On having a day job

When I was at Clarion—21 years ago—my primary life ambition was to be a full-time freelance writer, a big name before whom every fan would genuflect the minute it fell from some critic’s lip.  If you’re reading this, you already know that plan didn’t work out so well.


Instead I wound up working a full-time day job—one I love very much.  I became a college English professor, a job which has obvious perks for a writer:  a flexible schedule and three months a year off (without pay, alas).  Yet I’ve come to see that those aren’t the biggest perks.  The biggest perk is one that just about any full-time job shares:  the virtue of a regular wage, compounded by the safety net of good health insurance (the litany of fine sf writers who have found themselves seriously ill without insurance is legendary).


Yet there are subsidiary perks as well.  Perhaps the most important is freedom, of your time and of your art.  The pressure of productivity among freelance writers is difficult to underestimate.  Many of them will talk about minimum word counts a day, about the importance of working on short fiction and novels simultaneously (perhaps switching over at lunch), about the necessity of taking on freelance work as journalists or technical writers.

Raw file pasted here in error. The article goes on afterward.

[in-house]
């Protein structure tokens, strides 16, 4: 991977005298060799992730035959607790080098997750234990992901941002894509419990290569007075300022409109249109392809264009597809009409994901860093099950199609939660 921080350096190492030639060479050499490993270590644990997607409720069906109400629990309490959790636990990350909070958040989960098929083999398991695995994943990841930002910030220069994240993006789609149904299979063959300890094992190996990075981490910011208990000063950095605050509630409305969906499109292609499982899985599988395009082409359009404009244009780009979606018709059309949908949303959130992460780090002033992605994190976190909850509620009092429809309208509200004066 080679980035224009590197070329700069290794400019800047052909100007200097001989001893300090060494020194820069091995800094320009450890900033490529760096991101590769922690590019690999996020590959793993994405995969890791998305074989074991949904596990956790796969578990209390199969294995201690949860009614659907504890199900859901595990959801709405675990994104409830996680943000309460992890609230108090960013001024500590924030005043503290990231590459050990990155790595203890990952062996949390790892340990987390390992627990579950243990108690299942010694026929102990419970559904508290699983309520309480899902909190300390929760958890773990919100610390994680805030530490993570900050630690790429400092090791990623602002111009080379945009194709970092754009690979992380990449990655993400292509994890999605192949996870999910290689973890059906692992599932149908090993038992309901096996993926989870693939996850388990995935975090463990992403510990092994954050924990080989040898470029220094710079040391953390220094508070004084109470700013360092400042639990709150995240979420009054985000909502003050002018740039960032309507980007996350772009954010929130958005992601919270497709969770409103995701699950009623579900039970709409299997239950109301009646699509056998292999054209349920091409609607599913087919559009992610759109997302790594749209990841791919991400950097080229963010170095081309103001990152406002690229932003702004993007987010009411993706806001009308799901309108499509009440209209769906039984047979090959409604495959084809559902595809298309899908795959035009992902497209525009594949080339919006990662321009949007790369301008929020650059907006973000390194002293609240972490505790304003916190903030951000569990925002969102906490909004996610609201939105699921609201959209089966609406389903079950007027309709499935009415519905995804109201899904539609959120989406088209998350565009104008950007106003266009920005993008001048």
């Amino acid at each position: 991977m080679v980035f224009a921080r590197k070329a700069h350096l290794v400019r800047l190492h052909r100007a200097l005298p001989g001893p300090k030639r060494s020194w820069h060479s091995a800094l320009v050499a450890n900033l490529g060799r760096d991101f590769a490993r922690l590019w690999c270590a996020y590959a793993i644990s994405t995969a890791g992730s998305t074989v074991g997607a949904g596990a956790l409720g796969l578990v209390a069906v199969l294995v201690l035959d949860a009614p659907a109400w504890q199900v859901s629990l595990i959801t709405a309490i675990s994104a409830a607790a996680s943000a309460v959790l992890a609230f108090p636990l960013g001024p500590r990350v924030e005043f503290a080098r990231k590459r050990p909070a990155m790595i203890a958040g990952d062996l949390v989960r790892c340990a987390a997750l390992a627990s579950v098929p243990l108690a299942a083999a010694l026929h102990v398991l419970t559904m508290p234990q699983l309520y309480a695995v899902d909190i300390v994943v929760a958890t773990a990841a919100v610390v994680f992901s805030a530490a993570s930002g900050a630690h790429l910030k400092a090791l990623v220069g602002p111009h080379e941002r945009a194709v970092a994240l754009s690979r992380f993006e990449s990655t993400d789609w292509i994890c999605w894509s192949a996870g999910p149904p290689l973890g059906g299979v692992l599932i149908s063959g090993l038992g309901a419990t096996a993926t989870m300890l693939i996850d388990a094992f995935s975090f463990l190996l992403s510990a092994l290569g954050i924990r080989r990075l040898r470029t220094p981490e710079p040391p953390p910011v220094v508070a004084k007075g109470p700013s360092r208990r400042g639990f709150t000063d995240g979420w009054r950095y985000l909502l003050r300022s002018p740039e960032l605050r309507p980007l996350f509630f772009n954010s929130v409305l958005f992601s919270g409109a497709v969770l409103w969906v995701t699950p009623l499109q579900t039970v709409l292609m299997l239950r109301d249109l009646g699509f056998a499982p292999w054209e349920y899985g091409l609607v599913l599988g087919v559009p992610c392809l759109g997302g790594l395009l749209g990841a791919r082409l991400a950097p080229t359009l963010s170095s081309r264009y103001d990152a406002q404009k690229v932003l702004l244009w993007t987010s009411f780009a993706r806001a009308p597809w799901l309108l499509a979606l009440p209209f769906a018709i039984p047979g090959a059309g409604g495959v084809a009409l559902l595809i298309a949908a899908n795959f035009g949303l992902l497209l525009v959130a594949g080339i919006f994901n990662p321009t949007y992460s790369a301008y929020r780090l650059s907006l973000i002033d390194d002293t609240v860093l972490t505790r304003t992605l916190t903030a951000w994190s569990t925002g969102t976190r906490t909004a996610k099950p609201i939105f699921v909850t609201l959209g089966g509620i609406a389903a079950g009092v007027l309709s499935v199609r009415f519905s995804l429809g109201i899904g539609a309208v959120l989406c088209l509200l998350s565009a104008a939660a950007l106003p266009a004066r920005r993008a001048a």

Because I don’t have to write, I’m not beholden to such productivity thresholds. More important—and a direct consequence of the freedom of time—is a freedom of art.  Because I don’t have to make a living, I can limit myself to writing the fiction that really moves me, without consideration for market taste or deadlines (after two experiences writing novels to deadline, I can say with some confidence that I’m unlikely ever to do so again).


I can write as I want to write when I want to write, and worry about marketing my work later, because whether or not the fiction finds a home, I’ll still be able to put food on the table.  In other words, I can write first to please myself—and for me the primary value of the work is in its doing—and worry about what readers might think later.  And—who knows?—my work might yet hit the cultural sweet spot where the zeitgeist lives, paying me enough to write full-time anyway.  (I probably still wouldn’t do it, though.) The possibilities are endless.


None of this is meant as an attack upon conventional career ambitions.  It is merely a reminder that other career paths are available—and can, on their own terms, be as rewarding.


[This post, with modifications, originally appeared on the Clarion Blog, shortly after I taught there in the summer of 2010.  In retrospect, I wonder if it’s not a rationalization for never making it as a full-time freelancer, but mostly I think it’s not.  For what it’s worth, I’m writing this morning, and watching the Final Four this evening.]

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